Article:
Censorship

In 1965, a group of middle school students in Des Moines decided to wear black armbands to school to protest the Vietnam War. District principals learned of the plan and prohibited the wearing of armbands, arguing they wanted to prevent possible disturbances. Several students defied the ban, wore armbands, and were suspended.

The case, Tinker v. Des Moines Independent School District, ended up before the U.S. Supreme Court. In what is one of the most-often quoted affirmations of free speech in schools, the 7-2 majority wrote in its 1969 decision: “It can hardly be argued that either students or teachers shed their constitutional rights to freedom of speech or expression at the schoolhouse gate.”

Tinker is one of four key U.S. Supreme Court cases outlining the legal parameters of issues of school censorship. The other three are:

  • Board of Education, Island Trees (New York) Union Free School District 26 v. Pico, which involved banning books from the school library.
  • Hazelwood School District v. Kuhlmeier, which involved school officials’ censorship of a student newspaper.
  • Bethel School District v. Fraser, which involved a high school student’s suspension for sexually suggestive remarks in a student-government nominating speech.

The Pico Case

In September 1975, three members of the school board of the Island Trees school district on New York’s Long Island attended a conference of the conservative group, Parents of New York United. There they received a list of “objectionable” books, ranging from “Soul On Ice” by Eldridge Cleaver to “The Fixer” by Bernard Malamud and “The Best Short Stories by Negro Writers,” edited by Langston Hughes. The board members discovered that nine of the listed books were in their high school library and another was in the junior high library. They directed that the books be removed, justifying their action on the grounds that the books were “anti-American, anti-Christian, anti-[Semitic], and just plain filthy.” They further argued that “[it] is our duty, our moral obligation, to protect the children in our schools from this moral danger as surely as from physical and medical dangers.”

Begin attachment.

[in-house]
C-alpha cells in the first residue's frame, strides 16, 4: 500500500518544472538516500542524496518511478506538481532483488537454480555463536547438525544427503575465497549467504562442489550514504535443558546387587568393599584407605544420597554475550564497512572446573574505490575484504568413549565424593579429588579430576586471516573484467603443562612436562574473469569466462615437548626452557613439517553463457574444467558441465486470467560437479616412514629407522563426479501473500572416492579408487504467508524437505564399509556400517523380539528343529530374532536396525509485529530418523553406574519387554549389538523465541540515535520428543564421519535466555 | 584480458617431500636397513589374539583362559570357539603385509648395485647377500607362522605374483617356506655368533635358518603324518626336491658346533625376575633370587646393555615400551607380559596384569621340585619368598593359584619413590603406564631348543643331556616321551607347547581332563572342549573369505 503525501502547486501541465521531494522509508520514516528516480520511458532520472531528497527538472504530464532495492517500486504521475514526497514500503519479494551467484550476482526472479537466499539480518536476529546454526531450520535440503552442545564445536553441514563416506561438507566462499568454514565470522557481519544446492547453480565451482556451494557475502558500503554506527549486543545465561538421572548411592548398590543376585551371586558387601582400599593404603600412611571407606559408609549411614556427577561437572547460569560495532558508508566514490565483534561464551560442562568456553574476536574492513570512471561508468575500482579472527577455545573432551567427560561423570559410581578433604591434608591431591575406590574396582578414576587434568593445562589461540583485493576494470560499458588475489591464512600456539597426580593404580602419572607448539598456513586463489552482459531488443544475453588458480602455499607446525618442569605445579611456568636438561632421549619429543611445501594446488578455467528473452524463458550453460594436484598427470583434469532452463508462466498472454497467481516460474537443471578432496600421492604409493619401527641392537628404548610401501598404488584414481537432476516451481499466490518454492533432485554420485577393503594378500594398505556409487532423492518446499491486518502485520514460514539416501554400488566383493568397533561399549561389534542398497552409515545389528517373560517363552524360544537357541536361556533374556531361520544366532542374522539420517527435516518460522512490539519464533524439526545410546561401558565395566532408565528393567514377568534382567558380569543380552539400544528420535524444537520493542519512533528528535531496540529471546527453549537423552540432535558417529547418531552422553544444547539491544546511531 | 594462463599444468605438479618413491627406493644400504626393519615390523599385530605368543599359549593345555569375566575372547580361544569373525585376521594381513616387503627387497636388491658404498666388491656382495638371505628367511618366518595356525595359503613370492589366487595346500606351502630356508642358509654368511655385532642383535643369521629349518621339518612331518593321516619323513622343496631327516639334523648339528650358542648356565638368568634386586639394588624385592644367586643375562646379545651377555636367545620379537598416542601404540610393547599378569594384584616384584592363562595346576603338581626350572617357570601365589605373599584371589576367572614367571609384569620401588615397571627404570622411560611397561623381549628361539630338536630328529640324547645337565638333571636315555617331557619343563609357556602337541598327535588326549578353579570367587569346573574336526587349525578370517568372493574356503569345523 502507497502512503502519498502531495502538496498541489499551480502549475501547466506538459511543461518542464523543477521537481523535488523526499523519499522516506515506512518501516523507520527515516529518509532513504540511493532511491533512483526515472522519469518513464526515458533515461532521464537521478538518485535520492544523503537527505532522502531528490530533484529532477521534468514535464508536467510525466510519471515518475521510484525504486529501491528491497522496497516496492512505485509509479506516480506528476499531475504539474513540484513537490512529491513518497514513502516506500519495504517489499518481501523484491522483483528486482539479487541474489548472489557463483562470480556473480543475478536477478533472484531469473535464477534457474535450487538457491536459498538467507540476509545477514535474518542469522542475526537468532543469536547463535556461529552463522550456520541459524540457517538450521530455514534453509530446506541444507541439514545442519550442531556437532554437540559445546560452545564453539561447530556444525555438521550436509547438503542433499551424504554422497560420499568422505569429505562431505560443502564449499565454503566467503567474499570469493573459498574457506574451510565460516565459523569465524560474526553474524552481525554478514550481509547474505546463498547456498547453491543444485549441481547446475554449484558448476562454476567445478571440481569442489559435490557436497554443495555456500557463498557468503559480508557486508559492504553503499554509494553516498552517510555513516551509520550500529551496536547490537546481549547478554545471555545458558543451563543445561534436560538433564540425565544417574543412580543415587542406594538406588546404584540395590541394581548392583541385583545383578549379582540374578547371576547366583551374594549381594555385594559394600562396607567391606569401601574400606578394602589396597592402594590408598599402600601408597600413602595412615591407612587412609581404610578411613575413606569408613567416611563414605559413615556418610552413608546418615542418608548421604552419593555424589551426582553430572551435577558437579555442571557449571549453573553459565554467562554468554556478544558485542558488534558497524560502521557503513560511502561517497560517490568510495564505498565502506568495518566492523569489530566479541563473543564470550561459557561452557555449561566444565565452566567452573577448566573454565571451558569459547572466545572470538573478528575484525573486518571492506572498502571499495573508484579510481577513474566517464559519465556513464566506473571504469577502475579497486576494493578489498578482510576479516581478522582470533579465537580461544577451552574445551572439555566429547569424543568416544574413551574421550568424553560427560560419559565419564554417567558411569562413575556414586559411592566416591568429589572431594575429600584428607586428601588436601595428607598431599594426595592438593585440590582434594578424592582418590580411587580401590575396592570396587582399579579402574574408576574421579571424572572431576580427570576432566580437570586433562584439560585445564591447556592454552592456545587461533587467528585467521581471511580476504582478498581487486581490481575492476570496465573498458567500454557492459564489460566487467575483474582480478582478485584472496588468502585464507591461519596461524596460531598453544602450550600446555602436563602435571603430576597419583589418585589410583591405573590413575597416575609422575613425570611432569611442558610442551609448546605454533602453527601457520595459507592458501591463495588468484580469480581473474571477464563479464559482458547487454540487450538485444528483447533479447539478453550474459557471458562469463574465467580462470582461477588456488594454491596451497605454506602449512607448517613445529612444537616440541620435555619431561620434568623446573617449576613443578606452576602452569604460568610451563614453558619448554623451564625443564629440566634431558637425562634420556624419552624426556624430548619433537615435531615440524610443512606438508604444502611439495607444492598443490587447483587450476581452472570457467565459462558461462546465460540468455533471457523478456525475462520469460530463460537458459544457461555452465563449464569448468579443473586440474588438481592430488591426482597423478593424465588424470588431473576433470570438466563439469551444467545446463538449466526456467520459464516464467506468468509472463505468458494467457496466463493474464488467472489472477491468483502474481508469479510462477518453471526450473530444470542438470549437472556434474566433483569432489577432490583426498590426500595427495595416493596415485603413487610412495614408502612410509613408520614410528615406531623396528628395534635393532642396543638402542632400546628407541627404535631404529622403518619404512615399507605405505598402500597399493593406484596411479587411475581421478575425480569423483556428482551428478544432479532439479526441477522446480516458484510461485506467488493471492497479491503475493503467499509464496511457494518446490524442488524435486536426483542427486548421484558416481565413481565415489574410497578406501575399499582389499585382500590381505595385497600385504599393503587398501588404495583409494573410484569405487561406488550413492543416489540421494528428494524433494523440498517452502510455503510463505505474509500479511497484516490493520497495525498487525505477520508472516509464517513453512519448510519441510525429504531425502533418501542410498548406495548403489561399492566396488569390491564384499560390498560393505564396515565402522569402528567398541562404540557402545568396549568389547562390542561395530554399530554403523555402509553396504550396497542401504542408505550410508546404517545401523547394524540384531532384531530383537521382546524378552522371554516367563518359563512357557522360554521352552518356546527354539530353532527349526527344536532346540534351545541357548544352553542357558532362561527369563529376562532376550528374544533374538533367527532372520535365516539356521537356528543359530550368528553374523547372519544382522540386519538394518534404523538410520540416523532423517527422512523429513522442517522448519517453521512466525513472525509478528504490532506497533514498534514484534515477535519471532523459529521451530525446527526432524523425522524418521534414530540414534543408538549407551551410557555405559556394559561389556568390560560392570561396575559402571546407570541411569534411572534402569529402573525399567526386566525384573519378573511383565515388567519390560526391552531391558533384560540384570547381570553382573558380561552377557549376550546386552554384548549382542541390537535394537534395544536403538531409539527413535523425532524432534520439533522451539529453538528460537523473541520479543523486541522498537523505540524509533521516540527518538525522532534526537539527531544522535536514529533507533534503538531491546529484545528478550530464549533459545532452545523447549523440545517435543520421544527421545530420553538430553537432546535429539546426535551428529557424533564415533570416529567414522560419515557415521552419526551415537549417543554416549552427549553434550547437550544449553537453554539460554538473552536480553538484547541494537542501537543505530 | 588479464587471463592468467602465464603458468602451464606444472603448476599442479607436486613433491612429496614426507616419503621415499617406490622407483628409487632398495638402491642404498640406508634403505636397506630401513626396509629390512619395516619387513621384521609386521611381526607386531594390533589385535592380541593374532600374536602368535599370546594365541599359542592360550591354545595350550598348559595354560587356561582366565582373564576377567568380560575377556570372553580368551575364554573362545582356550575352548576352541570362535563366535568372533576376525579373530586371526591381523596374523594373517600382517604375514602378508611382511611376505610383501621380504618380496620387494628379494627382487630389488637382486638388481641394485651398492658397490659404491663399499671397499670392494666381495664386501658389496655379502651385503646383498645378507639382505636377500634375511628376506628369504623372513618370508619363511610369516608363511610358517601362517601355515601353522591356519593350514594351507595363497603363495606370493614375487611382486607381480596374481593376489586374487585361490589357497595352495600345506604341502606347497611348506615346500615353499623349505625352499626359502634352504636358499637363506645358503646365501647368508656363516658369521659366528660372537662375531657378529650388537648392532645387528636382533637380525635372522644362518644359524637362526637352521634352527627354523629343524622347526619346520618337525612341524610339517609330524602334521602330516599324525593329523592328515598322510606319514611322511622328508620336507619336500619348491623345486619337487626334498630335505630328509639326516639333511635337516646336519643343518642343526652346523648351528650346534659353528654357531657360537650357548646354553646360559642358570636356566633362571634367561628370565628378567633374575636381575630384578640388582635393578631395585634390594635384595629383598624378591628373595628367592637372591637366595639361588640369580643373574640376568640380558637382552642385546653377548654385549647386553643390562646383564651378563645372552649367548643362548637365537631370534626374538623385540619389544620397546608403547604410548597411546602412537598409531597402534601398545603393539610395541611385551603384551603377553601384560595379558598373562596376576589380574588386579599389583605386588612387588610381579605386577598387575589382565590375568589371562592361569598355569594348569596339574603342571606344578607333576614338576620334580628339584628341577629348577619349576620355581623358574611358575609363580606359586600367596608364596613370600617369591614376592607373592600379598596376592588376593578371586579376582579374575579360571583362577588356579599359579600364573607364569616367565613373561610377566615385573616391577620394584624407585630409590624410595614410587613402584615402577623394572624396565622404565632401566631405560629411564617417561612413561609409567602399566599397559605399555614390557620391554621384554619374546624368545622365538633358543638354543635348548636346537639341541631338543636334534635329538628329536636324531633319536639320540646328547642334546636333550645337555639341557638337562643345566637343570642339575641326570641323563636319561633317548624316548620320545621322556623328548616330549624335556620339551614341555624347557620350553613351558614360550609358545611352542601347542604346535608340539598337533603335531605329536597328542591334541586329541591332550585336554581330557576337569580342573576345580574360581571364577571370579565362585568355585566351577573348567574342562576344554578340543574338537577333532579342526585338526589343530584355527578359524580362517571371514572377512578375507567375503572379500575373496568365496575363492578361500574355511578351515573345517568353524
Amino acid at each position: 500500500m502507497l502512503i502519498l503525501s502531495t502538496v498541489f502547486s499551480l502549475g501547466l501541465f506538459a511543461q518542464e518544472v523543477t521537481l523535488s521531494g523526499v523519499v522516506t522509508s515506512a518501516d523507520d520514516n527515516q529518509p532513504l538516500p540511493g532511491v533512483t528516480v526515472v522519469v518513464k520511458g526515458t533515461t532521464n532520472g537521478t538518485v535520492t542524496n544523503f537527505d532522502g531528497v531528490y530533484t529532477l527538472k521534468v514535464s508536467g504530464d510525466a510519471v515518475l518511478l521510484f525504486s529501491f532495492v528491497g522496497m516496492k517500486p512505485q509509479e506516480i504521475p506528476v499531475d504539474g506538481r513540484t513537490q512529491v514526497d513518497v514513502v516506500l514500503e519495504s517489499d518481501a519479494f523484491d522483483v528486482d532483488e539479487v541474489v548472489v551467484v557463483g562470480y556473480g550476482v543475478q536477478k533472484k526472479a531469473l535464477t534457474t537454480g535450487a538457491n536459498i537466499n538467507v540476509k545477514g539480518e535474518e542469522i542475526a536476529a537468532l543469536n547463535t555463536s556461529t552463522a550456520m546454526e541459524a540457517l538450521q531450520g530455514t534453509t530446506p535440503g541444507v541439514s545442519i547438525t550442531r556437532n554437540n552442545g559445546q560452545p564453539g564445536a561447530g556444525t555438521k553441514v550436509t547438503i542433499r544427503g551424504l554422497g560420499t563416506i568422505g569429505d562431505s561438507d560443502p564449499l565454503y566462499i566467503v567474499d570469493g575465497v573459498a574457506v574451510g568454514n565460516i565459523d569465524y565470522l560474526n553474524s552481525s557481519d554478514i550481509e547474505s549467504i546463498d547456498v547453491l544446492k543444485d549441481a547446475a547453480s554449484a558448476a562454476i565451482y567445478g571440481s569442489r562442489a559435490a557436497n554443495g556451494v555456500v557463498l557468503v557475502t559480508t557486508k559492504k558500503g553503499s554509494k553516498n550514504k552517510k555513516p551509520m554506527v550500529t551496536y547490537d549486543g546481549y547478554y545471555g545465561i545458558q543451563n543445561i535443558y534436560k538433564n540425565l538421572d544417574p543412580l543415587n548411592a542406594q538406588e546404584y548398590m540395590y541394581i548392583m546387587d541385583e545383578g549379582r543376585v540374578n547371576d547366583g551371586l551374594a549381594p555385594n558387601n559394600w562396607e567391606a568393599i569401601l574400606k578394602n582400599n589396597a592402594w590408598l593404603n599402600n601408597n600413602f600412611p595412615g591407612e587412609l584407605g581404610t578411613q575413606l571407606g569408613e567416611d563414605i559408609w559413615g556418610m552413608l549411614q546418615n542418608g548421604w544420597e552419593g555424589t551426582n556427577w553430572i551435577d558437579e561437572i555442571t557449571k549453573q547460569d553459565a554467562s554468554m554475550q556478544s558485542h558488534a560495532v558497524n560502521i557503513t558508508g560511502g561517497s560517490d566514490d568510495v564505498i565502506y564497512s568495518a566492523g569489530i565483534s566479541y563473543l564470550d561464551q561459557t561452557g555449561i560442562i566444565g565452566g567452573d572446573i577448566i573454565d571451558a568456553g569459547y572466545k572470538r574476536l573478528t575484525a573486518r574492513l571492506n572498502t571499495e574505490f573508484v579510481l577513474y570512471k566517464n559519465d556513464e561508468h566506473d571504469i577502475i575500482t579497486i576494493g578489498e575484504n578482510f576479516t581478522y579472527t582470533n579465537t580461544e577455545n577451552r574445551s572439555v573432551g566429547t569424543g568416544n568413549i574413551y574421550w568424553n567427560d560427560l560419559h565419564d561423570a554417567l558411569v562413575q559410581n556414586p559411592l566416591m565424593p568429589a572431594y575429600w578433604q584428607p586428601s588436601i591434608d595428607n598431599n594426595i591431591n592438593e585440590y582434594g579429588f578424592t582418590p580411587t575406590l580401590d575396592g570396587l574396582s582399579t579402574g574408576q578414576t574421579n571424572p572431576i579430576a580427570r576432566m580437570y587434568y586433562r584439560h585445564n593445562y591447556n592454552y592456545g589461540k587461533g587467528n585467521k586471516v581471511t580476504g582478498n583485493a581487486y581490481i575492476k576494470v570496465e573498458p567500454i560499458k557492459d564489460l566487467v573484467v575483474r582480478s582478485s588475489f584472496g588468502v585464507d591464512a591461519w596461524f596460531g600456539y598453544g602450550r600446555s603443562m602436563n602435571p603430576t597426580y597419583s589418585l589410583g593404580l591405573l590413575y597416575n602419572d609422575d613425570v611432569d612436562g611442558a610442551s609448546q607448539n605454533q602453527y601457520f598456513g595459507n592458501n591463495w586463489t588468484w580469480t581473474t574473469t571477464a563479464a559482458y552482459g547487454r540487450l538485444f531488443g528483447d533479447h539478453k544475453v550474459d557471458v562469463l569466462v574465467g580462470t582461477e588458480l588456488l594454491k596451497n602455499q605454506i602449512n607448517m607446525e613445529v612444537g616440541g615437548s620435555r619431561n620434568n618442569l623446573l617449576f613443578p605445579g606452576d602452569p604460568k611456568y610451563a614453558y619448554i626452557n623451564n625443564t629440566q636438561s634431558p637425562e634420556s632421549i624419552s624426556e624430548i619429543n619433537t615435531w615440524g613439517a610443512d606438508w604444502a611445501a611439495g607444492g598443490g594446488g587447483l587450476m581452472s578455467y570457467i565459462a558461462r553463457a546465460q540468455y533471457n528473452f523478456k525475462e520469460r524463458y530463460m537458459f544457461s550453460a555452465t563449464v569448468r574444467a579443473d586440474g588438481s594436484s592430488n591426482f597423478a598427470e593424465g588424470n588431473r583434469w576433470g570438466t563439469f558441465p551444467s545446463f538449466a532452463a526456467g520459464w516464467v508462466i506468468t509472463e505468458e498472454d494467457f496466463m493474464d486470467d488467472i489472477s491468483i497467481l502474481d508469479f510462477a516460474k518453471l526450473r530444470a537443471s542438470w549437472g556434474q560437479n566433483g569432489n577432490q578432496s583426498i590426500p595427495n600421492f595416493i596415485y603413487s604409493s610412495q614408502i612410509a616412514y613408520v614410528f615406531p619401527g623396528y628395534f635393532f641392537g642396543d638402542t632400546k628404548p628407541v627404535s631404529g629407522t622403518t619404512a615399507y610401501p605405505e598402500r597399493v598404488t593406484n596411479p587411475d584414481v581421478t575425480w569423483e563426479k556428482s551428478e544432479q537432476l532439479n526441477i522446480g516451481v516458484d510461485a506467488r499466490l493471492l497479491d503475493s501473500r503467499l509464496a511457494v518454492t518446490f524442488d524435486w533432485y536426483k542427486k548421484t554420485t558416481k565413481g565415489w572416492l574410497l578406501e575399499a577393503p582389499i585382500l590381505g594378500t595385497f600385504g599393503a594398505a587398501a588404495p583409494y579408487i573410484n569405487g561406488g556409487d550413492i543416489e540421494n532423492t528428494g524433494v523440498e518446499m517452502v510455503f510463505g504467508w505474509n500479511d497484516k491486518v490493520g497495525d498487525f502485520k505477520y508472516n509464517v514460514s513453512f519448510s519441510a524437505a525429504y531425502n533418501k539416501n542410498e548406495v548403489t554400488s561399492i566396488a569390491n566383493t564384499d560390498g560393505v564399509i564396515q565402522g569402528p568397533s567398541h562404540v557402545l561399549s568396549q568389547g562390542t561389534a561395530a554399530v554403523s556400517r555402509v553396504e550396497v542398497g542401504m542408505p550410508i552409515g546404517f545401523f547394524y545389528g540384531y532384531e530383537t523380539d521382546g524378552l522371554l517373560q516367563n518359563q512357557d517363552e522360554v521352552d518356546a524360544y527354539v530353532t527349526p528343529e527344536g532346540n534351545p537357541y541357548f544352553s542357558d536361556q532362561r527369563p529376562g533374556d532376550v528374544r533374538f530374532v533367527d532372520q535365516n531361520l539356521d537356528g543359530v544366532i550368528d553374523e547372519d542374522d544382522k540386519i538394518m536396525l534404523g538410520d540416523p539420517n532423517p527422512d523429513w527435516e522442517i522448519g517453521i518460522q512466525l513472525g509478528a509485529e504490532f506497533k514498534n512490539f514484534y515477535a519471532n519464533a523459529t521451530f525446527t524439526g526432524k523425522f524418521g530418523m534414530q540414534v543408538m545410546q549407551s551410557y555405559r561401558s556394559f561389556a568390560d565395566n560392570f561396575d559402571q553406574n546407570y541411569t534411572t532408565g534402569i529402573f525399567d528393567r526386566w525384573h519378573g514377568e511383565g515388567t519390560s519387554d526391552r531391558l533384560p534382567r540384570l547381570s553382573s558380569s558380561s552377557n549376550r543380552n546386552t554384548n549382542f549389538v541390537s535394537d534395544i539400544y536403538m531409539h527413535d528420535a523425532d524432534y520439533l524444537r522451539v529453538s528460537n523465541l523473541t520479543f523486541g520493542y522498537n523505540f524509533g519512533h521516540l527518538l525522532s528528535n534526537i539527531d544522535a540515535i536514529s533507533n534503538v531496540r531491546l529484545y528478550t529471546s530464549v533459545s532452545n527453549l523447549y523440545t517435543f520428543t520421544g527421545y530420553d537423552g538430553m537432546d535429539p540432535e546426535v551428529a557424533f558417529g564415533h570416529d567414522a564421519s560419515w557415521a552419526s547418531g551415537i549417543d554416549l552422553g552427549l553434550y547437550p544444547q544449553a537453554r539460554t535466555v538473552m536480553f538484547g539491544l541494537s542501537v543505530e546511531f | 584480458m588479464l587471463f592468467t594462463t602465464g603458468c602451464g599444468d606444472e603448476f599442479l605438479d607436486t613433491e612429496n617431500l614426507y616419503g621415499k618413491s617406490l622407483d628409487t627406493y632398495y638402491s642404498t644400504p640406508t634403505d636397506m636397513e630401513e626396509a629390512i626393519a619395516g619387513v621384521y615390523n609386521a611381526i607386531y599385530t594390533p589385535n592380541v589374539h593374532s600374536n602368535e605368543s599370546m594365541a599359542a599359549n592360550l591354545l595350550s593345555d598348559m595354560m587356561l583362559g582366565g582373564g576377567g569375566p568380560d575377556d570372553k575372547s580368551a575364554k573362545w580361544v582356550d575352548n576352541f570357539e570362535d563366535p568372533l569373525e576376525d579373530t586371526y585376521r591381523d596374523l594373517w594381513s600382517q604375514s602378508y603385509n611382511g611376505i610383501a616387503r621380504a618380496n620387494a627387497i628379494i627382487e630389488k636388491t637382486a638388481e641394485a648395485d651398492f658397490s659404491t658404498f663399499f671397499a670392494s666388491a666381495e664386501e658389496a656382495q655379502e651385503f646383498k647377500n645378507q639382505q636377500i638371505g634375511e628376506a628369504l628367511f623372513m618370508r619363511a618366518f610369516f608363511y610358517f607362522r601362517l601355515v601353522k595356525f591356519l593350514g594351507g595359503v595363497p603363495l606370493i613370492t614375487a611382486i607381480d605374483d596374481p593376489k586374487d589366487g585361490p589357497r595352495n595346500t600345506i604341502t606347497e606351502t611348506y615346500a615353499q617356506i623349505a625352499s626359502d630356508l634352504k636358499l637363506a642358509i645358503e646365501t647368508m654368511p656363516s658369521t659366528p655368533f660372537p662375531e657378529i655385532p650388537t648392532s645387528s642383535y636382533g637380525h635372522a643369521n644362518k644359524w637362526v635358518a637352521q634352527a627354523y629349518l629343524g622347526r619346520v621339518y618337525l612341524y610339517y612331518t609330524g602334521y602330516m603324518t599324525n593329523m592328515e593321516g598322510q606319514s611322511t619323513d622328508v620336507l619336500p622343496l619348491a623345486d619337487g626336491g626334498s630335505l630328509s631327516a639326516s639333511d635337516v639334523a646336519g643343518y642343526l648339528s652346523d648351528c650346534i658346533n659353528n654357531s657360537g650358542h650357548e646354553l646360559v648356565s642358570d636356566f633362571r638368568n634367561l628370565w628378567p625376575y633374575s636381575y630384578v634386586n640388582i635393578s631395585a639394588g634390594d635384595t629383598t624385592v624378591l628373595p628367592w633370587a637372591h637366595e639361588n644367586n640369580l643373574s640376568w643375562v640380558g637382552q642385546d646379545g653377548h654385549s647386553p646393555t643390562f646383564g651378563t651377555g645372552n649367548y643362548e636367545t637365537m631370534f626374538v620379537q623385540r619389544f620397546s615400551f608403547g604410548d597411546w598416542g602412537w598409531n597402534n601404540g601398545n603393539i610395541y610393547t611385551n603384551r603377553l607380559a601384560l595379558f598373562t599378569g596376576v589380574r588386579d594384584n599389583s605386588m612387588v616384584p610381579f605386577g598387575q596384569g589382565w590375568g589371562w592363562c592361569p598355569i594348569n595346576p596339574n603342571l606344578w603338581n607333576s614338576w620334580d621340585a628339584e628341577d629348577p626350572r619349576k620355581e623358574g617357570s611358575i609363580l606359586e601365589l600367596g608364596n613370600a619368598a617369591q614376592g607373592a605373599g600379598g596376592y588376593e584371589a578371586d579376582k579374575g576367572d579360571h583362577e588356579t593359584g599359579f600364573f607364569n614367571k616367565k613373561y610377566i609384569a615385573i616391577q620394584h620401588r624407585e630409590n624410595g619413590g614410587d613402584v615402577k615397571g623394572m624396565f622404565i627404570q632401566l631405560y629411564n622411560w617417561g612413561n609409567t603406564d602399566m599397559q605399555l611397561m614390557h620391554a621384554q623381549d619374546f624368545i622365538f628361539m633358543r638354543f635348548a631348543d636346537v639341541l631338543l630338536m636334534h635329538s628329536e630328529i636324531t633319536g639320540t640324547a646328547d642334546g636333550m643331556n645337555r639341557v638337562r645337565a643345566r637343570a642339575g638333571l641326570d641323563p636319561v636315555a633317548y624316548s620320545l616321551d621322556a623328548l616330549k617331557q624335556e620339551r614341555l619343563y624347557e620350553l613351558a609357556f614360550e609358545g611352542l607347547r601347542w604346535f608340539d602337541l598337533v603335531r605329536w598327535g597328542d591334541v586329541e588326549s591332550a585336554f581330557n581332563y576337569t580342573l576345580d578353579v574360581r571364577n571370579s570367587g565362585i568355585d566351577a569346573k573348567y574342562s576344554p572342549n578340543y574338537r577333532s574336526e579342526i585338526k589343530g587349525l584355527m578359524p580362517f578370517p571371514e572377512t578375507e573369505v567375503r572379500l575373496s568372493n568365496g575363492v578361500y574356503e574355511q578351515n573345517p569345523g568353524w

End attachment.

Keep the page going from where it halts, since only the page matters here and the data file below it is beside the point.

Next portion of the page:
Seven years later, in June 1982, the U.S. Supreme Court ruled in a narrow 5-4 decision that school officials “may not remove books from school library shelves simply because they dislike the ideas contained in those books. …”

Justice William J. Brennan, in the lead opinion, argued that “Just as access to ideas makes it possible for citizens generally to exercise their rights of free speech and press in a meaningful manner, such access prepares students for active and effective participation in the pluralistic, often contentious society in which they will soon be adult members.”

But even Brennan conceded that school boards “have significant discretion to determine the content of their school libraries.” That phrase, and the opinions of the court minority (which included current U.S. Supreme Court Chief Justice William Rehnquist) are important cautions. Whether one agrees or not, the Supreme Court has recognized that censorship issues in the schools abide by different rules than censorship cases in public libraries, bookstores, and other non-school settings.